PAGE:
Greenfield lumber company thrives despite tough odds
GREENFIELD — Dave and Deb Buxton have survived three recessions, a tornado, a fire and the near-death of the state’s hardwood sawmill industry, but despite the challenges, New England Forest Products has continued to grow for the last 20 years.
The Buxtons began their business two decades ago with a small sawmill, turning native hardwood trees into lumber. In 1996, according to Dave Buxton, they totally revamped the sawmill in order to expand the business, but exactly one year after opening the new and improved mill, a freak tornado touched down in Greenfield and wiped out the business.
The Buxtons rebuilt and managed to survive despite economic challenges associated with two recessions. But in 2008, things looked dismal.
“At that point, business dropped in half in a matter of months,” Buxton said. “We had to make a decision whether to take our toys and go home or stick with it.”
They opted to stick with it, and in the midst of the recession, decided to expand their business to include a retail outlet for local builders and homeowners. The move helped keep the company afloat at a time when the bottom had fallen out of the U.S. wholesale market, Buxton said.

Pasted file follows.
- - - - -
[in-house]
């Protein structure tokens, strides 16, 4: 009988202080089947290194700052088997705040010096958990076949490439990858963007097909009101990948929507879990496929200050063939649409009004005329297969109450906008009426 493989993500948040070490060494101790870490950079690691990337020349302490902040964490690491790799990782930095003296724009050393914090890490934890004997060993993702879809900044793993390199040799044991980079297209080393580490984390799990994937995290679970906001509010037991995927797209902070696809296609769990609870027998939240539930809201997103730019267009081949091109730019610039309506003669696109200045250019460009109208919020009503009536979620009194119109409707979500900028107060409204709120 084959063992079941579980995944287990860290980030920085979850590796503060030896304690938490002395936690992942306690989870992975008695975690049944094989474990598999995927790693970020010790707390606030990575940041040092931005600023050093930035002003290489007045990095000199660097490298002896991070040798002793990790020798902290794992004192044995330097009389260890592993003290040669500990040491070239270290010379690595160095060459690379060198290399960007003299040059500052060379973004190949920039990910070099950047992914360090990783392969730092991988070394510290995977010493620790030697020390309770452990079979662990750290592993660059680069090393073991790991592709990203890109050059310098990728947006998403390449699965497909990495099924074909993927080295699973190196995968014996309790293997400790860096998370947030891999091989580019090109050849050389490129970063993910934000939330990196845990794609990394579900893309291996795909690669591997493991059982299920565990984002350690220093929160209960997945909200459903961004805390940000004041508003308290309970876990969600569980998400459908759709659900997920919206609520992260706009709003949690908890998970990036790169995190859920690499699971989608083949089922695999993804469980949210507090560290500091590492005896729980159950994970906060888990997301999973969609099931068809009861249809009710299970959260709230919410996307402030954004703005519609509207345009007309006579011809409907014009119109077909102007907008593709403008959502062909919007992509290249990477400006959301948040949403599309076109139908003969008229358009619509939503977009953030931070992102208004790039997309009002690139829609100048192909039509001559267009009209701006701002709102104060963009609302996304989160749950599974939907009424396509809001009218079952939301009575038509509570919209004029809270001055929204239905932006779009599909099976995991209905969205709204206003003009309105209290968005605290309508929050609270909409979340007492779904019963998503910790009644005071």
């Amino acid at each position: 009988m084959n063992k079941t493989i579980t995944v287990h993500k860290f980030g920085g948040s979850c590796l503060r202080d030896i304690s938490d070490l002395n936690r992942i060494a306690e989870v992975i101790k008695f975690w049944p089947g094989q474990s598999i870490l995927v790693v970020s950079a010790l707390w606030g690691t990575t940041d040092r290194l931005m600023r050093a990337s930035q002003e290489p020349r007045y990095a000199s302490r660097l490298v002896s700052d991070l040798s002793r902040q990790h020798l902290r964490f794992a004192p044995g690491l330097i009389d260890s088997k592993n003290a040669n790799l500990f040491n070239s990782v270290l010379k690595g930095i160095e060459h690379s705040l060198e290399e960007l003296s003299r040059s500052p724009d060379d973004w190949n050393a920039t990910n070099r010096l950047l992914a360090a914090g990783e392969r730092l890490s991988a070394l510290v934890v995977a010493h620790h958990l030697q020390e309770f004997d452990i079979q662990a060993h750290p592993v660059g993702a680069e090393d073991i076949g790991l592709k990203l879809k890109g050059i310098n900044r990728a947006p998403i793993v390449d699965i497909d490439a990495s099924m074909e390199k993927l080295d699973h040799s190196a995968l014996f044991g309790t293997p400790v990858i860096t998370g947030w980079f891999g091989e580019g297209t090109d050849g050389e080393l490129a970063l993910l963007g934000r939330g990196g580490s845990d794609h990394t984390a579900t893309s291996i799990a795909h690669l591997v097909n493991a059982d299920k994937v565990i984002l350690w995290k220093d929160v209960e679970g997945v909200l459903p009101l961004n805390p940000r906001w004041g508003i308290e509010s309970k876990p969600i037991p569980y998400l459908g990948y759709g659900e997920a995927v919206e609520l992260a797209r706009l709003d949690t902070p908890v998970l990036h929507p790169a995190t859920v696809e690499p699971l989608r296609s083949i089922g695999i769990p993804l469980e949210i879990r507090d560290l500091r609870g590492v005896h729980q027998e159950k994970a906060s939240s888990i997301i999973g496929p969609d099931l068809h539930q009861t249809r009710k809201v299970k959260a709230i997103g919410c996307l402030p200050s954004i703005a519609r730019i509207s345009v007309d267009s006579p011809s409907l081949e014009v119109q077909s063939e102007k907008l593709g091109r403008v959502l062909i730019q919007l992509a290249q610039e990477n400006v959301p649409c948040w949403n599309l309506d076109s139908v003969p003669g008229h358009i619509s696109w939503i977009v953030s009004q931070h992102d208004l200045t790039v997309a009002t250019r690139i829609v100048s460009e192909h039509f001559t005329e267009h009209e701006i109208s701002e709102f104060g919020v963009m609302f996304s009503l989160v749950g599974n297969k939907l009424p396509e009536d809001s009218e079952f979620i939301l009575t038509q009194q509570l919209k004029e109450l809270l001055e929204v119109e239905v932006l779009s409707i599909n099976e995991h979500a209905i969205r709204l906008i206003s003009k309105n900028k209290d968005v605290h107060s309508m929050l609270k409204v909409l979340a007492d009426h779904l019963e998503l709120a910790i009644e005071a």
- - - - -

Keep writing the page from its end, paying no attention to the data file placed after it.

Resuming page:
In 2010, the couple installed kilns to dry the wood, creating yet another product to add to their repertoire that includes custom flooring, raw-cut and milled lumber.
Buxton said his buyers have diversified extensively since 2008.
“Our local clientele markets are strong right now,” he said. “But we’ve really been able to expand into Asia and the Middle East.”
Buxton said around 80 percent of the lumber produced in Greenfield ends up on the West Coast for transport overseas. To keep up with demand, the company now has 20 employees, up from 12 before the recession, and keeps a regular core of 20 to 25 subcontractors including truckers, loggers and foresters busy.
The business hit a setback over the summer when fire damaged one of the kilns, Deb Buxton said.
“We were really lucky,” she said. “One of our longtime employees, Scott Quilty, drove by and saw the smoke.”
The fire department arrived in time to save the kiln, though damage kept it shut down for a month. Quilty’s wife, Janice, said her husband now makes a point of driving by the business regularly just to keep an eye on it.
“I think he’s just nosy,” she said. “Now he feels like he’s the guardian of the place.”
But Quilty said she’s proud of her husband’s loyalty to the couple that has kept him busy for two decades.
“This is like a family,” she said. “And these guys have been through enough.”